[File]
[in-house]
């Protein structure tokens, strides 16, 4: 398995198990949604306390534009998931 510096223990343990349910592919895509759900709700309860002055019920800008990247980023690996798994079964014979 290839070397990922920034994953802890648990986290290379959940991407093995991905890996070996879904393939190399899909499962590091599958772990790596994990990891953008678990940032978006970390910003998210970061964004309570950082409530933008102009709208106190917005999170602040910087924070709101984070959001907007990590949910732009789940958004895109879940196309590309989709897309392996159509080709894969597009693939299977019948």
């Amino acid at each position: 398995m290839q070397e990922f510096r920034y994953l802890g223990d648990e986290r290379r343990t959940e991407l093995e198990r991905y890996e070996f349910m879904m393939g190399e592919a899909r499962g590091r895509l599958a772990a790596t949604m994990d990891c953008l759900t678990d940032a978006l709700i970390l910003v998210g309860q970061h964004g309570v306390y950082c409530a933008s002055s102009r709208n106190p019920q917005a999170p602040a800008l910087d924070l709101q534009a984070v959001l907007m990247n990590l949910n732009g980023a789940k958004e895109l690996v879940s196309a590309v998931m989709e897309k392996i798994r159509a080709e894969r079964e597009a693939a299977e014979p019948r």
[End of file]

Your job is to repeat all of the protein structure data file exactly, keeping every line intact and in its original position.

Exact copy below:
[in-house]
């Protein structure tokens, strides 16, 4: 398995198990949604306390534009998931 510096223990343990349910592919895509759900709700309860002055019920800008990247980023690996798994079964014979 290839070397990922920034994953802890648990986290290379959940991407093995991905890996070996879904393939190399899909499962590091599958772990790596994990990891953008678990940032978006970390910003998210970061964004309570950082409530933008102009709208106190917005999170602040910087924070709101984070959001907007990590949910732009789940958004895109879940196309590309989709897309392996159509080709894969597009693939299977019948």
């Amino acid at each position: 398995m290839q070397e990922f510096r920034y994953l802890g223990d648990e986290r290379r343990t959940e991407l093995e198990r991905y890996e070996f349910m879904m393939g190399e592919a899909r499962g590091r895509l599958a772990a790596t949604m994990d990891c953008l759900t678990d940032a978006l709700i970390l910003v998210g309860q970061h964004g309570v306390y950082c409530a933008s002055s102009r709208n106190p019920q917005a999170p602040a800008l910087d924070l709101q534009a984070v959001l907007m990247n990590l949910n732009g980023a789940k958004e895109l690996v879940s196309a590309v998931m989709e897309k392996i798994r159509a080709e894969r079964e597009a693939a299977e014979p019948r």